Nevada lawmakers back measures to freeze student loan interest rates
Both Rep. Shelley Berkley and Sen. Dean Heller, who are opponents in this year’s race for Heller’s Senate seat, are sponsoring legislation to prevent an increase in interest rates for federally subsidized student loans.
Without congressional action, those interest rates would double from 3.4 percent to 6.8 percent on July 1.
Heller, a Republican, said that with two of his children in college, he understands the financial burdens of college.
He said education is key to success in this country.
“During these tough economic times, Americans find it increasingly difficult to pay for college, and graduates find themselves burdened with high levels of debt,” he said. “For these reasons, I am pleased to support this important legislation.”
His announcement didn’t say how the extension would be paid for.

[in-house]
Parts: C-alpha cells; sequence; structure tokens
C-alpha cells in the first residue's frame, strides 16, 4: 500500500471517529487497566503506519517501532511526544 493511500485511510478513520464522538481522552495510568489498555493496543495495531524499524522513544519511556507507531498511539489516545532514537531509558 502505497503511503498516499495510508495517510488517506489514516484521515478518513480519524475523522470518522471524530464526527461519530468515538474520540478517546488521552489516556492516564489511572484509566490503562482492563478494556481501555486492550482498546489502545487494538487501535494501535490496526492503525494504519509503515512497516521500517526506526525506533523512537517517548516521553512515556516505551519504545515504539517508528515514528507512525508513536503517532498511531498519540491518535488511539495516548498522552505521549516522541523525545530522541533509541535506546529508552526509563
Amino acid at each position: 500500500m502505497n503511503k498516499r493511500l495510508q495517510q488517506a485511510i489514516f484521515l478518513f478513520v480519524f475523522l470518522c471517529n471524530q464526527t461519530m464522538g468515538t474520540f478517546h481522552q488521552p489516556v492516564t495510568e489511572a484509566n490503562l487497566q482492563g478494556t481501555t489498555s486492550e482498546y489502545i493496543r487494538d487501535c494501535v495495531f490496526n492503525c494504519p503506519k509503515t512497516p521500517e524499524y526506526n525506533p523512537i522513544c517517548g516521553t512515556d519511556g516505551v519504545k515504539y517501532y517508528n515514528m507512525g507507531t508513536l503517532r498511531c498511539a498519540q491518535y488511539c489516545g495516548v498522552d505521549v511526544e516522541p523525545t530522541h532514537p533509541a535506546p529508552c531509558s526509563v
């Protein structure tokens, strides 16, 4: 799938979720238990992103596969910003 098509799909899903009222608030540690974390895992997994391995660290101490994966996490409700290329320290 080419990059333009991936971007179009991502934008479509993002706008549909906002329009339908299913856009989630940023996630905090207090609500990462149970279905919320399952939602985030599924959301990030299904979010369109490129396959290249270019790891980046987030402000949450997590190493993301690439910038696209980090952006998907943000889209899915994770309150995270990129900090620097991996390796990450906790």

Berkley, a Democrat, joined in sponsoring similar legislation in the House, saying it would save the 7.4 million students with those loans an average of $1,000 apiece in extra debt. Berkley’s House legislation pays for the cost of freezing student loan interest rates by eliminating tax breaks for big oil and gas companies.
“It’s time Washington stands on the side of America’s middle class and end the billions in unnecessary taxpayer-funded giveaways funneled every year to the oil industry,” she said.
Rep. Mark Amodei, R-Nev., voted Friday for another bill to extend the interest reduction – also a plan with a twist. It would repeal the Prevention and Public Health Fund within the federal health care law, the Patient Protection and Affordable Care Act. Amodei termed that fund a “slush fund,” allowing the Obama administration to spend money without further congressional oversight.
Amodei said extending the reduced interest rate will cost about $6 billion, but eliminating that portion of the health care act would save $12 billion. He said the $6 billion in savings would go toward deficit reduction. The plan passed the House 215-195.